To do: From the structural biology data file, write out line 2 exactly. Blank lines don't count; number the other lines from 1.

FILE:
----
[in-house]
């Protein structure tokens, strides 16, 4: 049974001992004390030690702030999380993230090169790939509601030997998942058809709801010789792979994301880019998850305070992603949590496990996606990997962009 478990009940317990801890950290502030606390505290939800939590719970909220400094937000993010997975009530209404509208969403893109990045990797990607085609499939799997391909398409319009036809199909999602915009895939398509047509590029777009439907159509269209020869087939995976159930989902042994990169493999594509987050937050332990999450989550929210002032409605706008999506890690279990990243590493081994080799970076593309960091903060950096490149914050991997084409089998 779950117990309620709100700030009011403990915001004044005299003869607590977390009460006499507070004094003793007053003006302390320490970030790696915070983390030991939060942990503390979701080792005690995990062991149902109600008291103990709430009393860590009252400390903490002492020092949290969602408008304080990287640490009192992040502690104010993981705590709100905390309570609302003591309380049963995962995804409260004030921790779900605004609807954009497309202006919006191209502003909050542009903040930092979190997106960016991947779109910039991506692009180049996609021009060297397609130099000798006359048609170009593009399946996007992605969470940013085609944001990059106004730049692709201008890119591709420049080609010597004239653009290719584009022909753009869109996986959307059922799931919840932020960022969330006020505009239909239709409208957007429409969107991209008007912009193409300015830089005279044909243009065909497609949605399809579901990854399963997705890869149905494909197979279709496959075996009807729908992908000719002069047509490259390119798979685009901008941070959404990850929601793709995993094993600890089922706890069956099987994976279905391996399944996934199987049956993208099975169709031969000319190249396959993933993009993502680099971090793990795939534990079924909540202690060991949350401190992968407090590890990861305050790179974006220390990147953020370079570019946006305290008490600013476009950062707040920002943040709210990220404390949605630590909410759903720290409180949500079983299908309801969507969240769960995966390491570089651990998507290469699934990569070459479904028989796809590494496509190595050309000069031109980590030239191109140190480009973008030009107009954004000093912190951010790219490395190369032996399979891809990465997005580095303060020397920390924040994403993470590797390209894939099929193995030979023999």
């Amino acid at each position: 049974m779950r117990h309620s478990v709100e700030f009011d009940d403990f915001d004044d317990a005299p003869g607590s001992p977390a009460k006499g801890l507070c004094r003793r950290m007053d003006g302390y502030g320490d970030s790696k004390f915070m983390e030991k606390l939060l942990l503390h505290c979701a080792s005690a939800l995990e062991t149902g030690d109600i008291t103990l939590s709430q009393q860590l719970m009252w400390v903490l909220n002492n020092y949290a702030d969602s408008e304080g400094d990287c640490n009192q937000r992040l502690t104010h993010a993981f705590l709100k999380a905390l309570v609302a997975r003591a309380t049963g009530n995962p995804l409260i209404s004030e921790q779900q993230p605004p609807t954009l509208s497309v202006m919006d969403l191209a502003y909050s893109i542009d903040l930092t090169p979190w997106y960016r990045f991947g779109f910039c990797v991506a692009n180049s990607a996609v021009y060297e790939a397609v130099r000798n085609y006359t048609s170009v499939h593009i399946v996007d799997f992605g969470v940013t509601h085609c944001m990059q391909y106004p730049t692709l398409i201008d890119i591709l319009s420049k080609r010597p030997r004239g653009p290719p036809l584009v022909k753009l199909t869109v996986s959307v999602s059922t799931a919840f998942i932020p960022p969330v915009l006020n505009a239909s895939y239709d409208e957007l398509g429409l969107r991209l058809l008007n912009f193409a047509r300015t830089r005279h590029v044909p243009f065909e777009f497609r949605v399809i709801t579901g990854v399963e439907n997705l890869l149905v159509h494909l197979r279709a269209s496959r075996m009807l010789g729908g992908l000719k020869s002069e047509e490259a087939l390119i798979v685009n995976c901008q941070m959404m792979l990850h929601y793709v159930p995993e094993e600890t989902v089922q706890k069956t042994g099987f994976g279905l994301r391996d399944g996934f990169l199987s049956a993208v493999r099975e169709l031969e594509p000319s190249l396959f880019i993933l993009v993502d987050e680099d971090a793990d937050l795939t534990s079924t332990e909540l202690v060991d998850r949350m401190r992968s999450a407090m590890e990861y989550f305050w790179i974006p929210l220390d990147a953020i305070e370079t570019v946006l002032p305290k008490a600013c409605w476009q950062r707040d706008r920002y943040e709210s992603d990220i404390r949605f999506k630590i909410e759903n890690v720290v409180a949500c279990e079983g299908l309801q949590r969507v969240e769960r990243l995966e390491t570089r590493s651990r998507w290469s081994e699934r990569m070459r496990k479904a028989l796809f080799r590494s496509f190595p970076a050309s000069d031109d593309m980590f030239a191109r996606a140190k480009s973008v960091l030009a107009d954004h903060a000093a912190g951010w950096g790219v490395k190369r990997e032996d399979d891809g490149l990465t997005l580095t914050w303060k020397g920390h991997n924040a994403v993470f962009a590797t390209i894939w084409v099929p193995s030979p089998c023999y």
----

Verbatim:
């Protein structure tokens, strides 16, 4: 049974001992004390030690702030999380993230090169790939509601030997998942058809709801010789792979994301880019998850305070992603949590496990996606990997962009 478990009940317990801890950290502030606390505290939800939590719970909220400094937000993010997975009530209404509208969403893109990045990797990607085609499939799997391909398409319009036809199909999602915009895939398509047509590029777009439907159509269209020869087939995976159930989902042994990169493999594509987050937050332990999450989550929210002032409605706008999506890690279990990243590493081994080799970076593309960091903060950096490149914050991997084409089998 779950117990309620709100700030009011403990915001004044005299003869607590977390009460006499507070004094003793007053003006302390320490970030790696915070983390030991939060942990503390979701080792005690995990062991149902109600008291103990709430009393860590009252400390903490002492020092949290969602408008304080990287640490009192992040502690104010993981705590709100905390309570609302003591309380049963995962995804409260004030921790779900605004609807954009497309202006919006191209502003909050542009903040930092979190997106960016991947779109910039991506692009180049996609021009060297397609130099000798006359048609170009593009399946996007992605969470940013085609944001990059106004730049692709201008890119591709420049080609010597004239653009290719584009022909753009869109996986959307059922799931919840932020960022969330006020505009239909239709409208957007429409969107991209008007912009193409300015830089005279044909243009065909497609949605399809579901990854399963997705890869149905494909197979279709496959075996009807729908992908000719002069047509490259390119798979685009901008941070959404990850929601793709995993094993600890089922706890069956099987994976279905391996399944996934199987049956993208099975169709031969000319190249396959993933993009993502680099971090793990795939534990079924909540202690060991949350401190992968407090590890990861305050790179974006220390990147953020370079570019946006305290008490600013476009950062707040920002943040709210990220404390949605630590909410759903720290409180949500079983299908309801969507969240769960995966390491570089651990998507290469699934990569070459479904028989796809590494496509190595050309000069031109980590030239191109140190480009973008030009107009954004000093912190951010790219490395190369032996399979891809990465997005580095303060020397920390924040994403993470590797390209894939099929193995030979023999």